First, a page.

On August 24, President Donald Trump promised a “major” middle-class tax cut if he is re-elected and Republicans retake the House in the 2020 elections.
“If Republicans take back the House, and keep the Senate and presidency, one of our first acts will be to approve a major middle income tax cut,” Trump tweeted over last weekend. “Democrats only want to raise your taxes!”
Democrats have proposed rolling back parts of the 2017 GOP tax law and focusing taxes more narrowly on the middle-class. Trump and other White House officials have been mulling steps that might shore up consumer and business confidence ahead of the 2020 elections. Last week, Trump said he was considering a payroll tax cut, which was last used in 2011 and 2012 by the Obama administration to stimulate consumer spending during the last recession, as well as a 1 or 2 percent cut to the corporate tax rate and a move to index the capital gains rate to inflation.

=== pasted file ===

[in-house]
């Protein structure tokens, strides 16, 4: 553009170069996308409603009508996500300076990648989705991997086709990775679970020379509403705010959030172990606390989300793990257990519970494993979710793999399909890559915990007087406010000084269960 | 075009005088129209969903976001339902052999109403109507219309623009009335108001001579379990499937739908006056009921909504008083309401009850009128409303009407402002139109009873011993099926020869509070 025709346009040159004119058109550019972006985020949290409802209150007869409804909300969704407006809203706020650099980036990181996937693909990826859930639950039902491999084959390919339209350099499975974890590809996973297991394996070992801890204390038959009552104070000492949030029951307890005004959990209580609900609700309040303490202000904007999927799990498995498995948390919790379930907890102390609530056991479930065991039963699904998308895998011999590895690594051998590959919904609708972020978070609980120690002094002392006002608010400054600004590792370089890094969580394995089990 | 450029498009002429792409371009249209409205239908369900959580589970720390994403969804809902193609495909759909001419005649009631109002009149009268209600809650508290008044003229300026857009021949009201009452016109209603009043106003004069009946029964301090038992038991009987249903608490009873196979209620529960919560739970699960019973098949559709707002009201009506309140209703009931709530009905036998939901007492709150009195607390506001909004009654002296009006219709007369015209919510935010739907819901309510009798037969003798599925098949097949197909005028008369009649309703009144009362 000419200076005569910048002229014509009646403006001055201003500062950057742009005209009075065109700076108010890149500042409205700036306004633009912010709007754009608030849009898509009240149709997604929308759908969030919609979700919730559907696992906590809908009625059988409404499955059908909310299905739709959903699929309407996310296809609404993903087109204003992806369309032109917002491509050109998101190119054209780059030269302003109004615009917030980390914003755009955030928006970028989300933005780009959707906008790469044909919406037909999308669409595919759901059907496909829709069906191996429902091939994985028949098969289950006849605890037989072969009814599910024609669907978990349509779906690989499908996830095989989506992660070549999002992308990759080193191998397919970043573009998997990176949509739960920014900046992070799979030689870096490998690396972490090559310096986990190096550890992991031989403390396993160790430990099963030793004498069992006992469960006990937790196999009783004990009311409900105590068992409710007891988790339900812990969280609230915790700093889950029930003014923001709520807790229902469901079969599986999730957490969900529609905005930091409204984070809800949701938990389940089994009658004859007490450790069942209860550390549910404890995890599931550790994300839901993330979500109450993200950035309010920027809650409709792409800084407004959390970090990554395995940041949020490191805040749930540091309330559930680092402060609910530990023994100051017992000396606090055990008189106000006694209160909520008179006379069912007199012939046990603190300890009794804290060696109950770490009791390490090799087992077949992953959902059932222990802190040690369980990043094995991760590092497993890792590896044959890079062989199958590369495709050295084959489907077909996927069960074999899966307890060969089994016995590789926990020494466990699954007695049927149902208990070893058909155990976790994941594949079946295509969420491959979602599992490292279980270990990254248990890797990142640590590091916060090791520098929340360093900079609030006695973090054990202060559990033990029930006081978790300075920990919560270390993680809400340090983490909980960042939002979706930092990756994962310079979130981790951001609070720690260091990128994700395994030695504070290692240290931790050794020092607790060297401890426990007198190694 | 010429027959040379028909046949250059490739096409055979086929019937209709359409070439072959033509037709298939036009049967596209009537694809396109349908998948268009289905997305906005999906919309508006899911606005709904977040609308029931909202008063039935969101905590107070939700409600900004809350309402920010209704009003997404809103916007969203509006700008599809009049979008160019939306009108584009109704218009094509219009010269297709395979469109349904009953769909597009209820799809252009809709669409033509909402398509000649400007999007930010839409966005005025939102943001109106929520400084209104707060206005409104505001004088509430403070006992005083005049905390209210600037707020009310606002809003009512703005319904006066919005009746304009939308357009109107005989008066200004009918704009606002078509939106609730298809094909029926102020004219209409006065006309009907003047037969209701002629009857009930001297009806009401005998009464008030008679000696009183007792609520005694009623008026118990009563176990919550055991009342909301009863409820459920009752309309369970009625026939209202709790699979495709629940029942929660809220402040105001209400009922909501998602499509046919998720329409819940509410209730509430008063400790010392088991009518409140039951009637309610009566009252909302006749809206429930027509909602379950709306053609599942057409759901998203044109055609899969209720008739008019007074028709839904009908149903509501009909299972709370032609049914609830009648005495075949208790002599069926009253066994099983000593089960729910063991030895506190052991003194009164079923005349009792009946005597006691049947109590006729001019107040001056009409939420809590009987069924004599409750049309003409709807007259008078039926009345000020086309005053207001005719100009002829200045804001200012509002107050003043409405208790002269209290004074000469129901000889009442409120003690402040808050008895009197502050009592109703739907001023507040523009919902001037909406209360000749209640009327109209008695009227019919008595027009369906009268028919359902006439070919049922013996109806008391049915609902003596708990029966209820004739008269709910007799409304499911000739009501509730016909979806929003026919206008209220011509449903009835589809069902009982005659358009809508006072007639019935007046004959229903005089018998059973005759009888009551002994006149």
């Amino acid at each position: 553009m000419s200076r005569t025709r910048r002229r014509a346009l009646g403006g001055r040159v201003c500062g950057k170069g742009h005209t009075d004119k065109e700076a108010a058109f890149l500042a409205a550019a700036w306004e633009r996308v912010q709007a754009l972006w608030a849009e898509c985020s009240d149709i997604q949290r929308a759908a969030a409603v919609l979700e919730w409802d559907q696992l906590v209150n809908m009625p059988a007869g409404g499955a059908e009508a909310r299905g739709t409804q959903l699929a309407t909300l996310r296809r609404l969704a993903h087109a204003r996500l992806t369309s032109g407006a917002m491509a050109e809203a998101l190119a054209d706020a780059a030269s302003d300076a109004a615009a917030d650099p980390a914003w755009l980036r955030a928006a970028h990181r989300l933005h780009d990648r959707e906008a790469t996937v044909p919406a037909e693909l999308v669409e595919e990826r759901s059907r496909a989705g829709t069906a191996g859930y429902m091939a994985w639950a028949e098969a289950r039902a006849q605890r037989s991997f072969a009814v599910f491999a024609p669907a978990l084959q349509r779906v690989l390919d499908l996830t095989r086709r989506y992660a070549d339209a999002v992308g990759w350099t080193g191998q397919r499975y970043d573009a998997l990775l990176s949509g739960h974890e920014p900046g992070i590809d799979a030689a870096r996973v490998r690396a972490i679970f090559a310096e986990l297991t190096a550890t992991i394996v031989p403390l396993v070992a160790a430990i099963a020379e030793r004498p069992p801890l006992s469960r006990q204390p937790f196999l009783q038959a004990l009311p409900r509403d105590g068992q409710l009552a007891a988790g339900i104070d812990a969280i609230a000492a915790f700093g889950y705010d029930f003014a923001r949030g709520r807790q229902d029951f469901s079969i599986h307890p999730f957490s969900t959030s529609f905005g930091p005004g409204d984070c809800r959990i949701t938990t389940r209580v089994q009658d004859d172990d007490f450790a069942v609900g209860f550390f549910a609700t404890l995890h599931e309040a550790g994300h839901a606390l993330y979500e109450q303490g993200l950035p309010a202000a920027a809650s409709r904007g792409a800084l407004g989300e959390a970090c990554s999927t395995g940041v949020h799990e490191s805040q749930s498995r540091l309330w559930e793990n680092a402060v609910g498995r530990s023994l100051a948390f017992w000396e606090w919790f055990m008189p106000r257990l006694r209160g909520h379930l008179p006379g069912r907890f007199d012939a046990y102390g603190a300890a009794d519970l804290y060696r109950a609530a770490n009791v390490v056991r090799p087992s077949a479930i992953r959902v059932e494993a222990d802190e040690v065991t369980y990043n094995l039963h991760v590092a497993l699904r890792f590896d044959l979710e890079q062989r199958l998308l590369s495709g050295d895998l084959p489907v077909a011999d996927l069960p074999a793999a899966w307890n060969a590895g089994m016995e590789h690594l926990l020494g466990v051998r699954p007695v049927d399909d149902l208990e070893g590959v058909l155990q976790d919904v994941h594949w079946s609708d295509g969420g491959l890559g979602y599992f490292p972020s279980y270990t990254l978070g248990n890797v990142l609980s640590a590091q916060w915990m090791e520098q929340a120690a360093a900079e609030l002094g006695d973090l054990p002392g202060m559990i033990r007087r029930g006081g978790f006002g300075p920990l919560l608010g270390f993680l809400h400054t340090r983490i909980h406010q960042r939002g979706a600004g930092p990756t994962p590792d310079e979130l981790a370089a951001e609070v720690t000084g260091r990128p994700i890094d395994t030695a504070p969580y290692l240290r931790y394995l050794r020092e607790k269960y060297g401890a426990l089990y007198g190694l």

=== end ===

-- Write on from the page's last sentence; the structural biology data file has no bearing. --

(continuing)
This week, White House advisor Larry Kudlow said the administration is no longer considering a temporary payroll tax cut but said some sort of “tax cuts 2.0” package is desirable.
“The idea of some short-term payroll tax cut fix – it doesn’t work,” Kudlow said. “It never works. It has no lasting impact.”
Lowering individual rates, lowering capital gains rates and providing tax relief for residents of high-tax states could be rolled out before the 2020 elections, Kudlow said.
Trump similarly promised a middle-class tax cut leading up to the 2018 midterm elections, but the idea lost steam after Republicans lost the House last November. House Ways and Means Committee Chairman Richard Neal (D-MA) said the administration’s proposal to index capital gains taxes to inflation proves that Trump is only interested in tax cuts that benefit higher earners.
“After spending more than $2 trillion on tax cuts for the wealthiest Americans and big corporations, Trump and congressional Republicans now want to give even more benefits to people at the very top,” Neal said. “If the Trump administration unilaterally changes the capital gains tax structure, it wouldn’t just be bad policy, it would be executive overreach. Tax legislation must originate in the House Ways and Means Committee – the president should not circumvent Congress to alter the tax code.”
This article was provided to OSAE by the Power of A and ASAE's Inroads.